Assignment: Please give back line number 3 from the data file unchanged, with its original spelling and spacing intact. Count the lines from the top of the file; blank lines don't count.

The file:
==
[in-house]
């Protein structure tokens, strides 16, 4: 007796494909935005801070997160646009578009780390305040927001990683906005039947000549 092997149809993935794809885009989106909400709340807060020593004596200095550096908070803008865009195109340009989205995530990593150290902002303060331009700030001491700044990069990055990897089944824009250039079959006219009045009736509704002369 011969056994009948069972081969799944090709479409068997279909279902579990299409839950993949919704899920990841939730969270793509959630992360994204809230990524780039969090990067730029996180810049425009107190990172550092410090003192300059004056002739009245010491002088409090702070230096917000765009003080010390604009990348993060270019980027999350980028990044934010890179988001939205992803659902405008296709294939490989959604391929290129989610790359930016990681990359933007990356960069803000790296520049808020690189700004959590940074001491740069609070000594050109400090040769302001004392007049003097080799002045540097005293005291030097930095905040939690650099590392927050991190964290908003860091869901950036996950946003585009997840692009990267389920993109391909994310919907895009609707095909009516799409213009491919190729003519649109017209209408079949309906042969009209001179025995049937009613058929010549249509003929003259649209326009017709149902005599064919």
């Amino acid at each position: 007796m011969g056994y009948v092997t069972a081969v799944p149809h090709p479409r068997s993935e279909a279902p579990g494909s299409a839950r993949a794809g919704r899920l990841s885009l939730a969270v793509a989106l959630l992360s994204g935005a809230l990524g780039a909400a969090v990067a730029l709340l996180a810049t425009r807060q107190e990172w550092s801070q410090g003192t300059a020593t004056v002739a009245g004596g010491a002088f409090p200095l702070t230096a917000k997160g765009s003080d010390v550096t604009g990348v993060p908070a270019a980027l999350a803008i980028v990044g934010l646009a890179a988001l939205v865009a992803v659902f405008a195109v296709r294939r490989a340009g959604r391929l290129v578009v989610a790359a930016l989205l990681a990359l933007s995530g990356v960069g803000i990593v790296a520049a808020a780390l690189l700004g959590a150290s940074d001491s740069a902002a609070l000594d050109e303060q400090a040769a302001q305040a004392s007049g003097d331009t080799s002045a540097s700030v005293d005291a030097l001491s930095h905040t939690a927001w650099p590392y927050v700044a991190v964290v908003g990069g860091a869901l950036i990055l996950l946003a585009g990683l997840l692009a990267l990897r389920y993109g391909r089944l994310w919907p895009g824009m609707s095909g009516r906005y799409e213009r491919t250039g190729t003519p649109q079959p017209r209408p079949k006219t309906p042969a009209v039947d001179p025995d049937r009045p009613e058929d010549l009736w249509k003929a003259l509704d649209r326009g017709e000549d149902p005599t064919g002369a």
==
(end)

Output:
């Amino acid at each position: 007796m011969g056994y009948v092997t069972a081969v799944p149809h090709p479409r068997s993935e279909a279902p579990g494909s299409a839950r993949a794809g919704r899920l990841s885009l939730a969270v793509a989106l959630l992360s994204g935005a809230l990524g780039a909400a969090v990067a730029l709340l996180a810049t425009r807060q107190e990172w550092s801070q410090g003192t300059a020593t004056v002739a009245g004596g010491a002088f409090p200095l702070t230096a917000k997160g765009s003080d010390v550096t604009g990348v993060p908070a270019a980027l999350a803008i980028v990044g934010l646009a890179a988001l939205v865009a992803v659902f405008a195109v296709r294939r490989a340009g959604r391929l290129v578009v989610a790359a930016l989205l990681a990359l933007s995530g990356v960069g803000i990593v790296a520049a808020a780390l690189l700004g959590a150290s940074d001491s740069a902002a609070l000594d050109e303060q400090a040769a302001q305040a004392s007049g003097d331009t080799s002045a540097s700030v005293d005291a030097l001491s930095h905040t939690a927001w650099p590392y927050v700044a991190v964290v908003g990069g860091a869901l950036i990055l996950l946003a585009g990683l997840l692009a990267l990897r389920y993109g391909r089944l994310w919907p895009g824009m609707s095909g009516r906005y799409e213009r491919t250039g190729t003519p649109q079959p017209r209408p079949k006219t309906p042969a009209v039947d001179p025995d049937r009045p009613e058929d010549l009736w249509k003929a003259l509704d649209r326009g017709e000549d149902p005599t064919g002369a």